I came across an interesting passage in the Confessions of Saint Augustine at the end of section (5) of Vindicianus on Astronomy. Augustine is describing a period in his early life when he was, to his later shame, interested in fortune-telling. In this particular passage, a friend is trying to helpfully convince his younger self that fortune-telling is nonsense. Augustine writes of the exchange:

“I asked him why it was that many of their forecasts turned out to be correct. He replied that the best answer he could give was the power apparent in lots, a power everywhere diffused in the nature of things. So when someone happens to consult the pages of a poet whose verses and intention are concerned with a quite different subject, in a wonderful way a verse often emerges appropriate to the decision under discussion. He used to say that it was no wonder if, from the human soul, by some higher instinct that does not know what goes on within itself, some utterance emerges not by art but by ‘chance’ which is in sympathy with the affairs or actions of the inquirer.”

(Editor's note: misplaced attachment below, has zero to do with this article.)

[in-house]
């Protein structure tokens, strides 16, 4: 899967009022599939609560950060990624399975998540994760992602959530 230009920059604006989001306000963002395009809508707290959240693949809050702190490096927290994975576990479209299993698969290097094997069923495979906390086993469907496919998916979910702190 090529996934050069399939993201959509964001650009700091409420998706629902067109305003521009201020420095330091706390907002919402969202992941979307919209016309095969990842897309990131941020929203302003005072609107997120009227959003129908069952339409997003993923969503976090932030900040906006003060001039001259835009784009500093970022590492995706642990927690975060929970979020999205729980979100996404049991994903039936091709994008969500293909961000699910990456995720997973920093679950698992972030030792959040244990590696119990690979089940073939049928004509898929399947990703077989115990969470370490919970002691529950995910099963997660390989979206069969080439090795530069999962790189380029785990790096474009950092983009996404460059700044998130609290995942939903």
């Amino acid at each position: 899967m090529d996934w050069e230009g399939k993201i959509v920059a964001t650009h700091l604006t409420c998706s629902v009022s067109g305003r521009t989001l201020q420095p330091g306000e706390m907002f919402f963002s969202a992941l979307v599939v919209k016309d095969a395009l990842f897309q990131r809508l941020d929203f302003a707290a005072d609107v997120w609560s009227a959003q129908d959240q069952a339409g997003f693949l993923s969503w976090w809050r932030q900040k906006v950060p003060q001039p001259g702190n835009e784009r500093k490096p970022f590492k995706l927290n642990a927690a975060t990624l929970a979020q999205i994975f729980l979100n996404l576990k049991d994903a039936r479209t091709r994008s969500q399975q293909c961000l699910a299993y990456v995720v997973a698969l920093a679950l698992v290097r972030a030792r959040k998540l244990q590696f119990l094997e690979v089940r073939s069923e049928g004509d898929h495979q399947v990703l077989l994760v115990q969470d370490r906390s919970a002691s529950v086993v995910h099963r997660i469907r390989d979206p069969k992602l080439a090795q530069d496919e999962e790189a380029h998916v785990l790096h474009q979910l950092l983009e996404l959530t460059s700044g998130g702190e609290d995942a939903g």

In his Confessions, Saint Augustine sees divine will in every aspect of life and, moreover, he is writing at the end of the fourth century. So of course his conception of chance will differ from our modern one. Still, it is striking that, as he is trying to assert precisely that fortune tellers are correct only by accident, his concept of “accident” does not admit anything like modern randomness.

Suppose a fortune teller flips a coin to predict an outcome that itself occurs half the time and is subsequently correct half the time. We account for this probabilistically, assert that the randomness of the coin flip disconnects the prediction from the outcome, and say that the co-occurence of prediction and outcome is the overlap of unrelated events. Augustine seems to want to say something similar, but cannot commit himself to the disconnect — he attributes correct predictions to “some higher instinct” beyond the control of the fortune teller which, nevertheless, kicks in only some of the time.